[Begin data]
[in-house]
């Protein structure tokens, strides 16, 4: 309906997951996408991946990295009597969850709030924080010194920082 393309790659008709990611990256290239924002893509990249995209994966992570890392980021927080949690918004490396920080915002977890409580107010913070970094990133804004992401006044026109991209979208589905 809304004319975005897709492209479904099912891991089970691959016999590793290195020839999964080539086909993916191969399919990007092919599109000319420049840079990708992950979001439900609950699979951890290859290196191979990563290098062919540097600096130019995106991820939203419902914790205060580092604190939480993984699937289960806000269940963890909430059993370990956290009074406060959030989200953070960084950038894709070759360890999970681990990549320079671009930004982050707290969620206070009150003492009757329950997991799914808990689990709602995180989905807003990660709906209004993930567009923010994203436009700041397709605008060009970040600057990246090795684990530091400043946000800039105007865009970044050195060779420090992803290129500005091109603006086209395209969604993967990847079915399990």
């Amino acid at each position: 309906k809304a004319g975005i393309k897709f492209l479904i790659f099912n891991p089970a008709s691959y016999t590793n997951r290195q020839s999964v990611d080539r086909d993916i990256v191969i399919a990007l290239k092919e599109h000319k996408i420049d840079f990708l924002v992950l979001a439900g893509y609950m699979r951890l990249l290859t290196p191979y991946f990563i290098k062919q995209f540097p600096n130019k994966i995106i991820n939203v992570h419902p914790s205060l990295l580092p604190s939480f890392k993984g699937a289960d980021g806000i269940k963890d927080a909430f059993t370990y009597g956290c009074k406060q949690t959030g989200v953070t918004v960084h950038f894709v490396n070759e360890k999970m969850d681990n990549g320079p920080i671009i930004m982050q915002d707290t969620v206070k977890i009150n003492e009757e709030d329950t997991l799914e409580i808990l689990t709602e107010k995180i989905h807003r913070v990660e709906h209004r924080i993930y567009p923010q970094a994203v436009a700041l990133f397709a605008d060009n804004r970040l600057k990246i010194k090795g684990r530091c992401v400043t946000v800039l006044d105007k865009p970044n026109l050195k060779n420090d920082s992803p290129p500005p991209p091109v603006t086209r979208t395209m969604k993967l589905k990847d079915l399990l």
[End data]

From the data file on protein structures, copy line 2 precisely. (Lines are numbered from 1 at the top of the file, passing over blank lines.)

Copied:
């Protein structure tokens, strides 16, 4: 309906997951996408991946990295009597969850709030924080010194920082 393309790659008709990611990256290239924002893509990249995209994966992570890392980021927080949690918004490396920080915002977890409580107010913070970094990133804004992401006044026109991209979208589905 809304004319975005897709492209479904099912891991089970691959016999590793290195020839999964080539086909993916191969399919990007092919599109000319420049840079990708992950979001439900609950699979951890290859290196191979990563290098062919540097600096130019995106991820939203419902914790205060580092604190939480993984699937289960806000269940963890909430059993370990956290009074406060959030989200953070960084950038894709070759360890999970681990990549320079671009930004982050707290969620206070009150003492009757329950997991799914808990689990709602995180989905807003990660709906209004993930567009923010994203436009700041397709605008060009970040600057990246090795684990530091400043946000800039105007865009970044050195060779420090992803290129500005091109603006086209395209969604993967990847079915399990």